Real Estate News
The art of counteroffers
Why timing is so critical to completing purchase
By Dian Hymer
10/27/2008 8:00:00 AM
Negotiation is back in style. It's not uncommon for buyers and sellers to have many rounds of counteroffering back and forth before they arrive at a contract that is completely agreeable to all involved. When this is accomplished, the contract is ratified.
However, there is another important element involved in ratifying a contract. Until a residential purchase contract is completely signed, and the final signed documents are delivered back to the other party or that party's agent, the listing is not sold.
Let's say you decide to offer the sellers less than their asking price. They don't accept your offer, but issue a counteroffer. Before you respond to the seller's counteroffer, another buyer makes an offer. If you haven't signed the sellers' final counteroffer and delivered it back to them, they can withdraw their counter and sell the house to someone else.
Or they could decide to withdraw the counteroffer to you and issue a new one. This time it could be a multiple counteroffer if the sellers also decide to counter the other buyer's offer. You end up in a multiple-offer competition, which often means paying more or not getting the house at all.
You can't rely on verbal negotiations when you're buying or selling real estate. To be binding on the parties involved, real estate contracts and the addenda to them must be written.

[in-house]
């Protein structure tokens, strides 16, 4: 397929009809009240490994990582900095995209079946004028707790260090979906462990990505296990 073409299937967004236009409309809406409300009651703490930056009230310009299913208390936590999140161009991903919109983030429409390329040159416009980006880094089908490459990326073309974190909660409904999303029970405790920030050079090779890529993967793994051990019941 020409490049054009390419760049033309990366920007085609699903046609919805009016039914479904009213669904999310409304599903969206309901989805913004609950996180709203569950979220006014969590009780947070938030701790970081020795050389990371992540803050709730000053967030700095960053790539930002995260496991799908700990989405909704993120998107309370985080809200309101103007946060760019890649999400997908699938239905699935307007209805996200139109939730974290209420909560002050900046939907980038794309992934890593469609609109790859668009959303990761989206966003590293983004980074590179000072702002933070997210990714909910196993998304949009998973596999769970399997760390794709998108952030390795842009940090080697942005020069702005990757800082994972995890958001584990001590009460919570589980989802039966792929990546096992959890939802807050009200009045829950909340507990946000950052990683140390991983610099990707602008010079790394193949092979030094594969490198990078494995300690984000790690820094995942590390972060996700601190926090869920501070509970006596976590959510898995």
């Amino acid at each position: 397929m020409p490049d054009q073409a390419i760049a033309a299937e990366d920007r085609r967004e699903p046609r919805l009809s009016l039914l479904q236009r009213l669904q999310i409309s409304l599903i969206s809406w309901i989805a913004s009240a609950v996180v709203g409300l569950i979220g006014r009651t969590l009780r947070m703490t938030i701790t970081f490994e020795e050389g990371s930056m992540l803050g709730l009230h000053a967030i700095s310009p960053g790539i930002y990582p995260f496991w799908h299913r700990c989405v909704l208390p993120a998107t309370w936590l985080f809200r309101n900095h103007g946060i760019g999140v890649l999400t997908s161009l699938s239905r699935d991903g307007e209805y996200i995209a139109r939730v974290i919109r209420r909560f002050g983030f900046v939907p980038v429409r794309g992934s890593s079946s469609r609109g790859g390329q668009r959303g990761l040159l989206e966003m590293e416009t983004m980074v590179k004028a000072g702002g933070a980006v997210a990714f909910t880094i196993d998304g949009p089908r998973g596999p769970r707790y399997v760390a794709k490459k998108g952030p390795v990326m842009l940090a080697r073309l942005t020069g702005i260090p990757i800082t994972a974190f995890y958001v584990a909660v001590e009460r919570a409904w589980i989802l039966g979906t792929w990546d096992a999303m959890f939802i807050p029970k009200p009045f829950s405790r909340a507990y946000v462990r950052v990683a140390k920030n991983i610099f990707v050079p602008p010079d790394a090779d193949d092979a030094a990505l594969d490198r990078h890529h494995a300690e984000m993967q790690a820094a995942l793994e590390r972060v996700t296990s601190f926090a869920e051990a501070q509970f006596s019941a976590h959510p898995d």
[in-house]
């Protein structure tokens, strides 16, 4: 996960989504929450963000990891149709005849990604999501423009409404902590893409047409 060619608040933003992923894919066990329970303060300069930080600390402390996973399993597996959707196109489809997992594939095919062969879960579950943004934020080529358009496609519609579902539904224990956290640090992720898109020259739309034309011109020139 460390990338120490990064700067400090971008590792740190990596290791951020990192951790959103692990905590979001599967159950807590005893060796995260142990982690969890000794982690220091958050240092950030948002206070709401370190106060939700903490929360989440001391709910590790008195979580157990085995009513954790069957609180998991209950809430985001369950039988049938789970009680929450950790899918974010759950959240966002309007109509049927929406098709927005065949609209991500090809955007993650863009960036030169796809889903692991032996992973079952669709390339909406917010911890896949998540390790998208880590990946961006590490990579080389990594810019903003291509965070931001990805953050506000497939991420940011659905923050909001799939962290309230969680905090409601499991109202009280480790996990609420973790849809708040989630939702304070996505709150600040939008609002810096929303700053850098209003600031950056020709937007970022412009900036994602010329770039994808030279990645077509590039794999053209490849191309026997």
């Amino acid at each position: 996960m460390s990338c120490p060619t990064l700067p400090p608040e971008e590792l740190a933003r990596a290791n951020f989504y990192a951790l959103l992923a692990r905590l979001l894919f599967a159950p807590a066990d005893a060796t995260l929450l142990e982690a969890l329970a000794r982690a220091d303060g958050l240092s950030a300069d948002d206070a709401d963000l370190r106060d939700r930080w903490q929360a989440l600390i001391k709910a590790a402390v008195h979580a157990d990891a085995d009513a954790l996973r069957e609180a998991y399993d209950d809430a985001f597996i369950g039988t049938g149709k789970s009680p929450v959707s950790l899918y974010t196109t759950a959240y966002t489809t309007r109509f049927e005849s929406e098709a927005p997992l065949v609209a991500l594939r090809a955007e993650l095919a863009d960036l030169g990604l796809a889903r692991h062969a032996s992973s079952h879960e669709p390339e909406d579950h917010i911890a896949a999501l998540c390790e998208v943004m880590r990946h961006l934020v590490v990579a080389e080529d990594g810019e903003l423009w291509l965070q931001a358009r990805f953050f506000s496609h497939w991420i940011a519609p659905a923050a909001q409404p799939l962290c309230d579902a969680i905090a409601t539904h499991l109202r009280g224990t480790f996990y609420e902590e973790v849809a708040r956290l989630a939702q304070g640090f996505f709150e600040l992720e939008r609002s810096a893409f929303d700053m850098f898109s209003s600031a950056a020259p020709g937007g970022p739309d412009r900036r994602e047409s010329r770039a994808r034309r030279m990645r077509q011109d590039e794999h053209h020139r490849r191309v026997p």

HOUSE HUNTING TIP: Timing is critical. If the seller issues you a counteroffer you can live with and you want the house, sign the document as soon as possible, even if the seller gives you several days to think about it. During that time, another buyer could make an offer and your counteroffer could be withdrawn.
After you sign the counteroffer, make sure that your agent delivers it to the sellers or their agent immediately. Whoever receives the document should sign to acknowledge receipt of the document so that there's no question that the contract is ratified.
Then if another buyer wants to make an offer, you won't have to compete or risk losing the house altogether. Once you have a ratified contract in place, the sellers can negotiate with other buyers, but only for backup position subject to the collapse of your contract.
Don't let yourself be lulled into thinking that because the housing market is generally slow there's no chance you'll end up in competition. The best listings -- ones in good condition and priced right for the market -- can sell quickly, particularly in areas where the inventory is low.
Many buyers have busy work or travel schedules. Often you find the right house to buy at the least opportune time in terms of what else might be going on in your life. Make sure that your home purchase contract states that faxed signatures are binding. This could save you hours of driving in traffic to sign a critical document in time.
Sometimes faxes aren't the answer. If you'll be available only by phone or e-mail, consider giving power of attorney -- one specific to buying a house in a certain area -- to someone that you trust completely. This person should not be your real estate agent. It should be someone who will be available on short notice.
Electronic signatures are becoming more popular. But, they haven't become standard in the home-sale business. If a seller who has had no experience with electronic signatures is considering a couple of offers -- one with electronic signatures and one that was signed in person -- he would probably feel more comfortable accepting the latter.
THE CLOSING: That is, unless the price on the electronically signed offer is a lot higher.
Dian Hymer is a nationally syndicated real estate columnist and author of "House Hunting, The Take-Along Workbook for Home Buyers" and "Starting Out, The Complete Home Buyer's Guide," Chronicle Books.